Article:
Closing Worship challenges Conference to reclaim the name “disciple”
By Jesse N. Love | Photos by Amy Pazan & Jesse N. Love

The 2013 Pacific Northwest Annual Conference Sessions concluded in worship as children welcomed a new member into the Christian family; attendees were challenged by the insights of a young adult missionary; and Bishop Grant Hagiya blessed our appointed ministers as they go with renewed energy to make a difference in the communities in the Pacific Northwest.

Welcome Brexton
The family of the Rev. Dayton Edmonds welcomed baby Brexton into the Church through baptism. Bishop Grant Hagiya along with the children of our AC session shared in a “holy moment” by assisting in the baptism ceremony. The families along with our Conference were tasked to support and guide Brexton on his journey of faith.

Tara Miller Reclaims the Name
Closing Worship was prepared by the PNW’s Young People’s Ministries. As a participant in the US-2 program of Global Ministries, Tara Lynn Miller serves at Mary’s Place in Seattle – nurturing her passion for social justice as she engages and walks alongside the homeless women of the Seattle Area. Miller presented her message, “Disciple: Reclaiming the Name”.

Miller began with silent reflections asking the Conference to consider ways we are helping the community – then identifying the barriers that prevent us from doing so. She made the distinction between “sheep” and “lambs” in the context of John 21: 15-19. Those who are followers and who are the most vulnerable & faithful have needs that Christ has commanded us to meet. But, such needs are more than physical.

Miller deals with “all kinds of brokenness” in her position at Mary’s Place. She names addictions, mental health issues, and issues of trust as just some of the needs she and the staff at MP are engaged in. “You have to care less about how you are being perceived and more on how the needs are being met,” Miller shares.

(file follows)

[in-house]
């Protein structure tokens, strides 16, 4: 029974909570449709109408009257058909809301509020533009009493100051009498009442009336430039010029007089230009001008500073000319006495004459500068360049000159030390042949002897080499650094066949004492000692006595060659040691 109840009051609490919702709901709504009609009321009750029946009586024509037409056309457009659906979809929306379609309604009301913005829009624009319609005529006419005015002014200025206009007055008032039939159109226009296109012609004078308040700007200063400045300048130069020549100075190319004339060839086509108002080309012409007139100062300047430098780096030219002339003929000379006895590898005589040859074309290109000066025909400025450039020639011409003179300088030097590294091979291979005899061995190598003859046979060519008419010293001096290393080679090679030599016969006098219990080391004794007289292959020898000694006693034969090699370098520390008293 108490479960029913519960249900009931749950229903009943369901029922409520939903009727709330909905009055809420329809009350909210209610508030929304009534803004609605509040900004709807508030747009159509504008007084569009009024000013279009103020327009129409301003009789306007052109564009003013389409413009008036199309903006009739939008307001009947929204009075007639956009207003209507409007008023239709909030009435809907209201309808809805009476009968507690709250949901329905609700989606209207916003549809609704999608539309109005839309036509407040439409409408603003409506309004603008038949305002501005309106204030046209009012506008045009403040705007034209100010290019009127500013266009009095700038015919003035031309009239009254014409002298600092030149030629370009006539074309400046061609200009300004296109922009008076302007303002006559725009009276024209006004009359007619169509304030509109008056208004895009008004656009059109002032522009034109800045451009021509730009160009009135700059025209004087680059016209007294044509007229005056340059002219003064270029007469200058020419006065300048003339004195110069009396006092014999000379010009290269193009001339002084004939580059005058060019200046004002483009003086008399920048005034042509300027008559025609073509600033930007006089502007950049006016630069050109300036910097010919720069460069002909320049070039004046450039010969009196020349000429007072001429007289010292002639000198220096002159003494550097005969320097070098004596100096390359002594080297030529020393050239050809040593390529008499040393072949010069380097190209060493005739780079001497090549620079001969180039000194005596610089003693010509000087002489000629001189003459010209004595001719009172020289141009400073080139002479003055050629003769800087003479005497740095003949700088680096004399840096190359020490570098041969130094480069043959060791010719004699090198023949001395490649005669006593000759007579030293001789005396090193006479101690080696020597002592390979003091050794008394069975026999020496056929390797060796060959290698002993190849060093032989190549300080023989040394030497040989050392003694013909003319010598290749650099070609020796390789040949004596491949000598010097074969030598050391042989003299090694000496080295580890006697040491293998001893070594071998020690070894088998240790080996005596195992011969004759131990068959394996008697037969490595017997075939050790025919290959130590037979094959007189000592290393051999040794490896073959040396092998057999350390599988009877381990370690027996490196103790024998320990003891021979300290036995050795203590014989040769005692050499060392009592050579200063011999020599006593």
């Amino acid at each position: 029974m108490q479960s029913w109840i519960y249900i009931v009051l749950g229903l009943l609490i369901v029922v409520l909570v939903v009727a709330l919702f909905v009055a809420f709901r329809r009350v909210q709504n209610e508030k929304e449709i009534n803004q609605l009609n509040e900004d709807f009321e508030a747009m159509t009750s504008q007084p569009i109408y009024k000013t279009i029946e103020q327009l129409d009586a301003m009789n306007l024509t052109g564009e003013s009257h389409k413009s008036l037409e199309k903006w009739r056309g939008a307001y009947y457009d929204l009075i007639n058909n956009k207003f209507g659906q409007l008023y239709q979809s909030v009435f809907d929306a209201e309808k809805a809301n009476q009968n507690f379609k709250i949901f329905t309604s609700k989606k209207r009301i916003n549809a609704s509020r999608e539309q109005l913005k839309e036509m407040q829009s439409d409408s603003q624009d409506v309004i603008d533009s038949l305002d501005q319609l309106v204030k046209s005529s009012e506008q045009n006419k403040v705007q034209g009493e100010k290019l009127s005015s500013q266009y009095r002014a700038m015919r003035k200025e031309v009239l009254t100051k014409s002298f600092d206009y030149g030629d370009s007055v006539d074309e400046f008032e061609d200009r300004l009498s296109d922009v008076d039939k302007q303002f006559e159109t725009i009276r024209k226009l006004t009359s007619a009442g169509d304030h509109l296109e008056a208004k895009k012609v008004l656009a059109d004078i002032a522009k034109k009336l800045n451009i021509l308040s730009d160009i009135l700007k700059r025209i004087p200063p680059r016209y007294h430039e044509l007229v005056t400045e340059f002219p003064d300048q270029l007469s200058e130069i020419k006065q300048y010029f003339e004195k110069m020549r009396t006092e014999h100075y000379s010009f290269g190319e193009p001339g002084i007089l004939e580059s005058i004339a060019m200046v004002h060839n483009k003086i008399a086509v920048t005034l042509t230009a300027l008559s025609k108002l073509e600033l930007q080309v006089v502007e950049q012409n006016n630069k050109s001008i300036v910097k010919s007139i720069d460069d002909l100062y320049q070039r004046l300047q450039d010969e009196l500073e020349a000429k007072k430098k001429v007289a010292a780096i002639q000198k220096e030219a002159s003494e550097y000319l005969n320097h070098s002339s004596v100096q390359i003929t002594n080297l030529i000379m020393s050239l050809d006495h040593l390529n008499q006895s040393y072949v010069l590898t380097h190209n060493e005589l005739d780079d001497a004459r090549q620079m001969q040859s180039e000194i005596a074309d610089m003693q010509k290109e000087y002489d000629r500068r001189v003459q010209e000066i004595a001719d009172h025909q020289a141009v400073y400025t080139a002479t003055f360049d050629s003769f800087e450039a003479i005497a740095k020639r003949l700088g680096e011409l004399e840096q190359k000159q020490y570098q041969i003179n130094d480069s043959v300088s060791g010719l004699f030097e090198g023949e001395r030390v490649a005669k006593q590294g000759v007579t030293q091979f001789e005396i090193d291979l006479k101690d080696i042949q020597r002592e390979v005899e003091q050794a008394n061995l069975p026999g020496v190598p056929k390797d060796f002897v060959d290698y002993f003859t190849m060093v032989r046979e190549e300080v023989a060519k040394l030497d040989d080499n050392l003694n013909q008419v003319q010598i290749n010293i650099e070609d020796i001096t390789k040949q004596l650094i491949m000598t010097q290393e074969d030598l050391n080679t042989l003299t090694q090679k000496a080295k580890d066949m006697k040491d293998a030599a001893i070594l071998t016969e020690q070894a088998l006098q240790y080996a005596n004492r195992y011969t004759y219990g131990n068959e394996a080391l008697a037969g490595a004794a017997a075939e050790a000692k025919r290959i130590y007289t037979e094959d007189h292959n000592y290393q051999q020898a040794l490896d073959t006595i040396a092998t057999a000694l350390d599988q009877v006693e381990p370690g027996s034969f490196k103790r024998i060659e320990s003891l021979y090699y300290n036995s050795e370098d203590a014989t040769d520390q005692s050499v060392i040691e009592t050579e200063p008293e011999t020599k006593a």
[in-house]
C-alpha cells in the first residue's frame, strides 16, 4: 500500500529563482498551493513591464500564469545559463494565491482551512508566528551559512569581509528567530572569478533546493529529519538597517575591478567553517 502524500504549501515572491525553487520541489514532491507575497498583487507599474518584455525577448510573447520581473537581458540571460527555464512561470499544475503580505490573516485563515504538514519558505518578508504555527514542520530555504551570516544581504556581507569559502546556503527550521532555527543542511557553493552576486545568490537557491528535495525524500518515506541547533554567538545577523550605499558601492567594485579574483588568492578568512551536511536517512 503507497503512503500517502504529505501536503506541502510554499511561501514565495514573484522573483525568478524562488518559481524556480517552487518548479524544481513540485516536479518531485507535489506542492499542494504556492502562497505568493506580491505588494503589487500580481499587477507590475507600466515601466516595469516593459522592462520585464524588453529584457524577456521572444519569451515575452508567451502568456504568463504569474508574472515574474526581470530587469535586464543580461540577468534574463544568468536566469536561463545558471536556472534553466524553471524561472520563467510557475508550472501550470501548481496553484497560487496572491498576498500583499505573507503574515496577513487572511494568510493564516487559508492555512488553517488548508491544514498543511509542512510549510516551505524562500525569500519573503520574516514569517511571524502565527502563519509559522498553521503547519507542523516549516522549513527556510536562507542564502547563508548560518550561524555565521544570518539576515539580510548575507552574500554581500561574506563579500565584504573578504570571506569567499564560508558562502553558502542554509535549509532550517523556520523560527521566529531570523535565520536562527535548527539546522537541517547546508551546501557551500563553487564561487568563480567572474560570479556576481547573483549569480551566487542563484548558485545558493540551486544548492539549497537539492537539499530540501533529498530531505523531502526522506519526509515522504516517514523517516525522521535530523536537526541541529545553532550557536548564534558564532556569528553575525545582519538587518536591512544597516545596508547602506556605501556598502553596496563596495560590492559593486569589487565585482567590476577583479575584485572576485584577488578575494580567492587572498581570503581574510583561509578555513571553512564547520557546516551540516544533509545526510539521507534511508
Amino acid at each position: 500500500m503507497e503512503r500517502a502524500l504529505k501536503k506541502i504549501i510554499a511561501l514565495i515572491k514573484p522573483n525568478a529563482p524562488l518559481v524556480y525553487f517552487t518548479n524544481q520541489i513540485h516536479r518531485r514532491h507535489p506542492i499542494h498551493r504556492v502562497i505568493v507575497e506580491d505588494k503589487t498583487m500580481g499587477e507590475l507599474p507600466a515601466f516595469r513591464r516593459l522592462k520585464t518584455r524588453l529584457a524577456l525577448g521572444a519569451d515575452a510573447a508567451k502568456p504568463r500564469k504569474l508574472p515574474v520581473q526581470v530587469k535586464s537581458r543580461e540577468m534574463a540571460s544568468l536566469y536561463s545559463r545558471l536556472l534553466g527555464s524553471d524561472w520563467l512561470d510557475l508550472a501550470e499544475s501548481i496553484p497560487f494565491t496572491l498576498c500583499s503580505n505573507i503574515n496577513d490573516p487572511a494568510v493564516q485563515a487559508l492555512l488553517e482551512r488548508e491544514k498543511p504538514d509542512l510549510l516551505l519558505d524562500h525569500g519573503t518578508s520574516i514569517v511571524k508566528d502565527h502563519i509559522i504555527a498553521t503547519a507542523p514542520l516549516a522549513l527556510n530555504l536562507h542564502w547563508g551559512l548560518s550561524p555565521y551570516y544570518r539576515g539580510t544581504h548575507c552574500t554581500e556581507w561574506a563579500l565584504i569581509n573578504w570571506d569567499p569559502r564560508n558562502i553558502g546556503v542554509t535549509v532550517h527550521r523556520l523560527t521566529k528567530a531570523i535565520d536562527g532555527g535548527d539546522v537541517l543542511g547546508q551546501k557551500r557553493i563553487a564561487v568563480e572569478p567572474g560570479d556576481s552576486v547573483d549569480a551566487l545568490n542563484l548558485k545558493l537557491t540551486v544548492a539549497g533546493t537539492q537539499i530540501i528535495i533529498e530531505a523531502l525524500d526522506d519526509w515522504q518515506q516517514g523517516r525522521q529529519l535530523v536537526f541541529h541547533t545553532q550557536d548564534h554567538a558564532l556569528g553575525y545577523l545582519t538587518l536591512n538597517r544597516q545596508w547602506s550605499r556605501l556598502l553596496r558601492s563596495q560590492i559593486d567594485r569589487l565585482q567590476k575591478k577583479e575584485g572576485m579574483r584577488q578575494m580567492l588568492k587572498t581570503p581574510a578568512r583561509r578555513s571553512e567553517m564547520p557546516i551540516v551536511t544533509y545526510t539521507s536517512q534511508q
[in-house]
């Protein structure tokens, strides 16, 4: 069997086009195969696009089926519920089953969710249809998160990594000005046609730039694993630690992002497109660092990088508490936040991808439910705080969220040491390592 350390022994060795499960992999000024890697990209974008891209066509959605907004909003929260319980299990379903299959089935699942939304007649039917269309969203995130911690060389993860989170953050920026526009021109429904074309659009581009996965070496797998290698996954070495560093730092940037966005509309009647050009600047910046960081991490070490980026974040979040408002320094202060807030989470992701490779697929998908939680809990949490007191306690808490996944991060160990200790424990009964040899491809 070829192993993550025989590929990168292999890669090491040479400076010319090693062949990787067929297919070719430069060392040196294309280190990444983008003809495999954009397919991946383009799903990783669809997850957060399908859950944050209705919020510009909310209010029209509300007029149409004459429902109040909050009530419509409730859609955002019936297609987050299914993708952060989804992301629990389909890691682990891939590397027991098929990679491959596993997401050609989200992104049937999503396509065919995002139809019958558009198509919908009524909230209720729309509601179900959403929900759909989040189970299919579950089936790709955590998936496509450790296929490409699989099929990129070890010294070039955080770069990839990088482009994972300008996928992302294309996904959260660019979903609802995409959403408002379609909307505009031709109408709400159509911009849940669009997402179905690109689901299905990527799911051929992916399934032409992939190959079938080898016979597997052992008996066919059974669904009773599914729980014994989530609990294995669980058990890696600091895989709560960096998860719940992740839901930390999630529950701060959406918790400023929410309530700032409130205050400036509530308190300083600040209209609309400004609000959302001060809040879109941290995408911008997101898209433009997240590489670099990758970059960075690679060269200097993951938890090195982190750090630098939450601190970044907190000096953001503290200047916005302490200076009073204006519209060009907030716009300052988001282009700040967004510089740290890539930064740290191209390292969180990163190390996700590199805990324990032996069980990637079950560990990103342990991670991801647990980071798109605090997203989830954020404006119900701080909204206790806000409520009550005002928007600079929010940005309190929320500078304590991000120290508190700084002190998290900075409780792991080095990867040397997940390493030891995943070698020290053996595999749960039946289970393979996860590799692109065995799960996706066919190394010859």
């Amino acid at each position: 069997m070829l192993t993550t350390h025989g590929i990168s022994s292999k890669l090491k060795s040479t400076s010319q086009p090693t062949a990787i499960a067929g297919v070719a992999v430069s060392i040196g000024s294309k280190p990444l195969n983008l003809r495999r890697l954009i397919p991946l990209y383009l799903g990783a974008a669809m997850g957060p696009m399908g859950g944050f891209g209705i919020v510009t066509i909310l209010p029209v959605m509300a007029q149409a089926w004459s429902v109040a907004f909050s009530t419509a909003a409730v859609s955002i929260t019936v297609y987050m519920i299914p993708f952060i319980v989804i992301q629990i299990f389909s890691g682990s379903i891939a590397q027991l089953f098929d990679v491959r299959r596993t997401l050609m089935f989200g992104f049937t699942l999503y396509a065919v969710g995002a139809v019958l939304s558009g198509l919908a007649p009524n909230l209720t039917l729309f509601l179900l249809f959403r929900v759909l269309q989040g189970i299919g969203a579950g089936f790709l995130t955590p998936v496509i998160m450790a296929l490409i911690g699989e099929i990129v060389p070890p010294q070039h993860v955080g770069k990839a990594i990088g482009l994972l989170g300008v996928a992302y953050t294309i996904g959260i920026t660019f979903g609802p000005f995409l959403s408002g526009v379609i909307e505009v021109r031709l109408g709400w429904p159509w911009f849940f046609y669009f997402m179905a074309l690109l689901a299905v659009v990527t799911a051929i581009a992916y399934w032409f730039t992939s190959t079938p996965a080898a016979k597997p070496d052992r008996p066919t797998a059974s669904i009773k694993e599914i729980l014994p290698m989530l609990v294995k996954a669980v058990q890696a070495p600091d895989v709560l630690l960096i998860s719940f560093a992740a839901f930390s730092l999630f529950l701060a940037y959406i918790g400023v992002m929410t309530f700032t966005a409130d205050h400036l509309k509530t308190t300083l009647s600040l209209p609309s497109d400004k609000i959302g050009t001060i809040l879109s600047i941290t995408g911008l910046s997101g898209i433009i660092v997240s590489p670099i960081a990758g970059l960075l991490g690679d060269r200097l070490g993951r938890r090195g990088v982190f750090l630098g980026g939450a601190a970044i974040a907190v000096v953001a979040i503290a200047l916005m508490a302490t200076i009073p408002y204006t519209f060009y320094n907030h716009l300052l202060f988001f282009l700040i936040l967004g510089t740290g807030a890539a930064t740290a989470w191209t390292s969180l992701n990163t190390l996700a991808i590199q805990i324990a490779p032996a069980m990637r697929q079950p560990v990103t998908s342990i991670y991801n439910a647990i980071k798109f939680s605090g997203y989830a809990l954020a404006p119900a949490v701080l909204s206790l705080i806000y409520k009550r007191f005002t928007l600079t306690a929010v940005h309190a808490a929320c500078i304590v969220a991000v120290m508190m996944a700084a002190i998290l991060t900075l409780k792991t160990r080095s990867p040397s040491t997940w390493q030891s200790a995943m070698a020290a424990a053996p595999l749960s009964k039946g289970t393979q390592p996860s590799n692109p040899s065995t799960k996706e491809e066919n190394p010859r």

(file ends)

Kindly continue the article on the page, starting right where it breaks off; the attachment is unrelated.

The work of this particular ministry requires participants to overcome the barriers that many face. Having the willingness to talk to others about “faults and fears,” being vulnerable, and following paths to where people don’t want to tread are just a few of the difficulties in serving as a missionary.

But despite these challenges, the people of the Church are not alone. As Christians are summoned by Jesus’ call to “follow me”, Miller assures that tending to sheep and feeding lambs can be a reciprocal process for those helping to meet needs of the flock. Miller reminded our Conference that if not connected to the Source of Life, one will be unable to go to places that he or she may potentially be spiritually changed for good.

“Love doesn’t offer security. It won’t be easy,” Miller says. Feeding and tending to those with the deepest needs will be a task that requires help from many within our community. This work may involve risking reputations, emotional comfort, and can even leave one open to personal criticism. But, in feeding sheep and lambs while allowing oneself to be fed, the Pacific Northwest Conference is closer to being a Church that is working to reclaim the name “disciple”.

Let’s Go
Following the sermon, Bishop Hagiya echoed some of Miller’s message as he blessed the PNW church appointments for 2013-2014. Briefly, Hagiya explained that maintaining and growing a church in the 1960s was different from today. Now, a higher level of energy is needed. Bishop Hagiya then sent forth the Annual Conference ready for the work of discipleship as a verb.

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Special thanks to Tyrone Olds. Jesse N. Love serves as the print & publications manager of the PNWUMC

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